Again embodies a certain energy that can only be found in a painting when the artist expresses his or her honest reaction to something – untainted, bona fide inspiration. Michael Lazarus does not acquaint himself entirely with one school or methodology of painting, nor does he see a distinction between the insight he finds in a shop sign painted on wood and a Rothko painting. He views his paintings as physical objects capable of conveying feelings and experiences. When asked about the reasoning behind his artistic choices, he skirts around the issue, making statements like “I don’t have any elements in my work that are meant to have a specific meaning.” Obviously, he realizes that there are many reasons for why he paints what he paints in the specific manner which he takes on, but he feels no hidden urgency to uncover his thought process or to analyze the intention behind every mark of paint.
On first examination, Again comes across as very fresh and easy with lively colors and simple but elegantly executed patterns. However, you can see the meticulous method and reworking that went into the piece if you look closer. When Lazarus paints, a lot of editing and changes take place. He says that he rarely leaves a painting unfinished. For him, painting is about the process of formulating ideas and answering questions that arise through inspiration. He once said, “I love it when I see something and suddenly want to use it. Elements in my work have been influenced by the shape of a coffee stain made on a paper cup, the drawer pull on the dresser by the side of my bed, and the shape of my hands.”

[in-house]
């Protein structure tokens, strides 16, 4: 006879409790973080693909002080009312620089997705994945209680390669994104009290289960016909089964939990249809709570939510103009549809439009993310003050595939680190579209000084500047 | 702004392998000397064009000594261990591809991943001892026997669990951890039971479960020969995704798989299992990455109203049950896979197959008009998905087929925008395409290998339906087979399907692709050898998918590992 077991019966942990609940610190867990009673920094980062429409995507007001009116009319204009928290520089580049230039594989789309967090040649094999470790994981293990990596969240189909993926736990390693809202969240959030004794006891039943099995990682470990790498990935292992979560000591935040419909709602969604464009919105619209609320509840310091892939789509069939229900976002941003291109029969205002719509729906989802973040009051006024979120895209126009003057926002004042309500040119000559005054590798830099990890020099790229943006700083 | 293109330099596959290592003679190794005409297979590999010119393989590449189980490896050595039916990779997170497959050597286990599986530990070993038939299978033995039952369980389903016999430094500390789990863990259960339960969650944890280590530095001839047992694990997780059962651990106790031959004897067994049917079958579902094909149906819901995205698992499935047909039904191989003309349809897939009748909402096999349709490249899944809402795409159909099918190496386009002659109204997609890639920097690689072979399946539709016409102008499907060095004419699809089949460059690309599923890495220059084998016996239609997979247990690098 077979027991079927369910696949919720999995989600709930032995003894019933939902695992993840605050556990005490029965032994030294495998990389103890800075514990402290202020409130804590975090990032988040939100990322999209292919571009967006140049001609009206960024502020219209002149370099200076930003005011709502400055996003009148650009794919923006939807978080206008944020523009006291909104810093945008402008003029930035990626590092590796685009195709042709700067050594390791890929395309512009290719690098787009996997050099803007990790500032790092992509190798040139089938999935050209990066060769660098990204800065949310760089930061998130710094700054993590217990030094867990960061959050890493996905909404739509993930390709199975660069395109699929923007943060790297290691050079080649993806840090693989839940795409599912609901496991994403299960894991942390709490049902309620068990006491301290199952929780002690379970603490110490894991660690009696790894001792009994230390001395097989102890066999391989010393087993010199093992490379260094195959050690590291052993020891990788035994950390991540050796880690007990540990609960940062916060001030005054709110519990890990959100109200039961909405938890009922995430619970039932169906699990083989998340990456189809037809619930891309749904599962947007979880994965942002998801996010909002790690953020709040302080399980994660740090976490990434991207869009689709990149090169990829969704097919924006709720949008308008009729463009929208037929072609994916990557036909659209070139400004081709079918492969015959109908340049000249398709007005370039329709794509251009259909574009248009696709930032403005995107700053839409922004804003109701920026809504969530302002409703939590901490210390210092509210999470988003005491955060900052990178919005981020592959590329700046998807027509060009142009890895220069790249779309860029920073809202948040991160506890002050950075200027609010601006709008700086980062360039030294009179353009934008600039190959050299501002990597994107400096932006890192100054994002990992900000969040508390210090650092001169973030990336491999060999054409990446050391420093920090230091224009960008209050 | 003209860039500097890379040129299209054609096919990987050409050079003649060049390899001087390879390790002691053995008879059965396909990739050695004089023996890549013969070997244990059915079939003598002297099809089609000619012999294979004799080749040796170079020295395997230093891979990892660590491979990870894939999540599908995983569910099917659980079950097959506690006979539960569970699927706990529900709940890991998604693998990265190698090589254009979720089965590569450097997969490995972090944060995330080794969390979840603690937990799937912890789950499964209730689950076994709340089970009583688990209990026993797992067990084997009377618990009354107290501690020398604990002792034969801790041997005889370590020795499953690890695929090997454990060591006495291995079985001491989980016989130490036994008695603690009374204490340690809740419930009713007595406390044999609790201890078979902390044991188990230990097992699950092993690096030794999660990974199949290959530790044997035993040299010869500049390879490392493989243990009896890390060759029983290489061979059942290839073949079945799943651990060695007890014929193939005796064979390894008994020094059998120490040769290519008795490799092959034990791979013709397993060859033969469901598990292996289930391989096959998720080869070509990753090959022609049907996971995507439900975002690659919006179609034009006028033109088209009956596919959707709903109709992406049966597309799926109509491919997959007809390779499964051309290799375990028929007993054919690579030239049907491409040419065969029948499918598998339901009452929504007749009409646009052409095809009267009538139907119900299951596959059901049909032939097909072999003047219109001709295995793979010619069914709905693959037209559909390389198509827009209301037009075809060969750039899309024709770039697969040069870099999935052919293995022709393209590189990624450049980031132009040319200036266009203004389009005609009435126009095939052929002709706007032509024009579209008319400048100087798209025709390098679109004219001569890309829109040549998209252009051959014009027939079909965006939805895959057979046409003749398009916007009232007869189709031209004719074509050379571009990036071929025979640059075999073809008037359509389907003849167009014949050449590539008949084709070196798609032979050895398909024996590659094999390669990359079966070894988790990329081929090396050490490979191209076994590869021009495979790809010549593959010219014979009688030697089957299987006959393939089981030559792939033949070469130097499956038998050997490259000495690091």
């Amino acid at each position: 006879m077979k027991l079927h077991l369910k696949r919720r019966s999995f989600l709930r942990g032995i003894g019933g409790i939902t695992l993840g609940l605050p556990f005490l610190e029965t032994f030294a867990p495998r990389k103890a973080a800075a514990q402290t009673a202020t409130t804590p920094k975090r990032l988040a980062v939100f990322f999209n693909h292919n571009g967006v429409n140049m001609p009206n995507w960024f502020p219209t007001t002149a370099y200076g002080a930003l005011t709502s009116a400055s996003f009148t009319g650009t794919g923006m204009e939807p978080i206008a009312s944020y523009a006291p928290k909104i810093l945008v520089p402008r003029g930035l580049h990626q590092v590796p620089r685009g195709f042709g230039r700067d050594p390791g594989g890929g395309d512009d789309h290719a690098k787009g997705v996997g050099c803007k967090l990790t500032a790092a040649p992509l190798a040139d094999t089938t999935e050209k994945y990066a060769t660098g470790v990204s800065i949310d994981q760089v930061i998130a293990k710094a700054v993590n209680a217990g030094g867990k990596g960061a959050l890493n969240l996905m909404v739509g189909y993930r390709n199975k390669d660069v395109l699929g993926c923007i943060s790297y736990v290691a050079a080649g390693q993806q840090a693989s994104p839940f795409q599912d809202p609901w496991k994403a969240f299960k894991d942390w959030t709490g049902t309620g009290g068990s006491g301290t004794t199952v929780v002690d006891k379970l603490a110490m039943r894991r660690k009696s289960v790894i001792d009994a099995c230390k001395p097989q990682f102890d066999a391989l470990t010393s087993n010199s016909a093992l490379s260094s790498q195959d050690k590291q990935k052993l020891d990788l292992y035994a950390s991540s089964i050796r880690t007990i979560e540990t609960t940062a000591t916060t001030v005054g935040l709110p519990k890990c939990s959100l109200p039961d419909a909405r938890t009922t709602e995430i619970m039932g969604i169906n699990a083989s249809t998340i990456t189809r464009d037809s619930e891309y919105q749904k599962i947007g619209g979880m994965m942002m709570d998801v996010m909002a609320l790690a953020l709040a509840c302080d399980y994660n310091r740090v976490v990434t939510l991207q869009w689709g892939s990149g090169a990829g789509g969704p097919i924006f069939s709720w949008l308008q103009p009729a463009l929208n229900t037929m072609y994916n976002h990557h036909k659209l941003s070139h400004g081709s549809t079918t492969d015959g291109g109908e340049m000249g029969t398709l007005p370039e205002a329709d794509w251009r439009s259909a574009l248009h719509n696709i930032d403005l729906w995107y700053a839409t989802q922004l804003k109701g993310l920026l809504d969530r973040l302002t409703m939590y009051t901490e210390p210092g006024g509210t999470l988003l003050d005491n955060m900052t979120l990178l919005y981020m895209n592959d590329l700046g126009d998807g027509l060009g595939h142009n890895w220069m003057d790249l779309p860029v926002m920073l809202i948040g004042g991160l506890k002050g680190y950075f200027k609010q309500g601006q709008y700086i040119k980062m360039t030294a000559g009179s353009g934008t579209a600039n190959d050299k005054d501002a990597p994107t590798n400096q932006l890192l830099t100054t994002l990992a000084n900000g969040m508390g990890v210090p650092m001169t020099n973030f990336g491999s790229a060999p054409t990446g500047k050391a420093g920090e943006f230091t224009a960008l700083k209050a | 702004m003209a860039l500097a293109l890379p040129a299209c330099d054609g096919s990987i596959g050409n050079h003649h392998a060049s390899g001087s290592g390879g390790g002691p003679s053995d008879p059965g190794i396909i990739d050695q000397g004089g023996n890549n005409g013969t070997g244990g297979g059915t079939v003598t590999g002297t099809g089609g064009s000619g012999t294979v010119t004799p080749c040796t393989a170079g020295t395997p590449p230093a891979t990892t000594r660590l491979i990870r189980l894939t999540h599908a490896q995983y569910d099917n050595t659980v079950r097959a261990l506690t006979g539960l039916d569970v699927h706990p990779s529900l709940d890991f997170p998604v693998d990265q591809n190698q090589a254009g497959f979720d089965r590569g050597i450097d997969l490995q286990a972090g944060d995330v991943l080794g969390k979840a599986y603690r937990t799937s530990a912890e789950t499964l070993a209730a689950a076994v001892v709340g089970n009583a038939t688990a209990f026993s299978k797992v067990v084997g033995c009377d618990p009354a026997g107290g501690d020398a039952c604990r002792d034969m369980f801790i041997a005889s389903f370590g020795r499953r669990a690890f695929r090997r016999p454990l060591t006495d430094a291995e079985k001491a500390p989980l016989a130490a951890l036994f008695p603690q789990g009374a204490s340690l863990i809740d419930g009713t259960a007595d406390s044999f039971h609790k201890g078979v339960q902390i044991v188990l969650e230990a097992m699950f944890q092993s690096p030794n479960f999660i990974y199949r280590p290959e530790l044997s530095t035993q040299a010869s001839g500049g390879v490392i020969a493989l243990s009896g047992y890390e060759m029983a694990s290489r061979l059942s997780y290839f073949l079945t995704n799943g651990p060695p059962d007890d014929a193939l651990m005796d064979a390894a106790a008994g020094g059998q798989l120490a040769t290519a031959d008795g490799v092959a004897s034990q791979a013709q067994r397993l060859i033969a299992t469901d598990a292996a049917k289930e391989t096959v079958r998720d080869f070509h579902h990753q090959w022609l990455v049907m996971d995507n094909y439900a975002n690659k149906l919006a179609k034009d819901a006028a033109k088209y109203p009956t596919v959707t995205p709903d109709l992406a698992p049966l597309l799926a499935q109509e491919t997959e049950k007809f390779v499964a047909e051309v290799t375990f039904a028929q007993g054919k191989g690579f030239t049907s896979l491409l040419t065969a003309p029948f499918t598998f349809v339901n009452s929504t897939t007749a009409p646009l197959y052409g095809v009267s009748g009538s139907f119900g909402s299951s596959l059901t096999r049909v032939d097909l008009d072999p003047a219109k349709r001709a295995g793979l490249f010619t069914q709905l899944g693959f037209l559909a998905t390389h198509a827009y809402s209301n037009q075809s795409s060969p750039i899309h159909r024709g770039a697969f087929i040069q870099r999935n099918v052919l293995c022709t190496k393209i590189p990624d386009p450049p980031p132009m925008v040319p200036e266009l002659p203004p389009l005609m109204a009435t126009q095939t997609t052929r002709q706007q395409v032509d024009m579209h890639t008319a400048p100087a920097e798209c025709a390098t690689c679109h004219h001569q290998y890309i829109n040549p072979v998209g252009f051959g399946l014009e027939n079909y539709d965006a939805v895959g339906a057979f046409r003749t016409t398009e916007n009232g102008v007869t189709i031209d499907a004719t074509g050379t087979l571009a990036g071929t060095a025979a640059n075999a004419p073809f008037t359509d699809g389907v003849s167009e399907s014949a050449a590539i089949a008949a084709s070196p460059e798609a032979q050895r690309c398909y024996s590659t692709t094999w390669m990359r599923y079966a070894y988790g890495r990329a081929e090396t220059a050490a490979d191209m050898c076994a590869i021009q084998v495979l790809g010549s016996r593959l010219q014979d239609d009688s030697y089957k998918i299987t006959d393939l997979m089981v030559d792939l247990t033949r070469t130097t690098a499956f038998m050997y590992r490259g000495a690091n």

–Aaron Barach, Skidmore College, ’06
From the exhibition: About Painting (June 26 – September 26, 2004)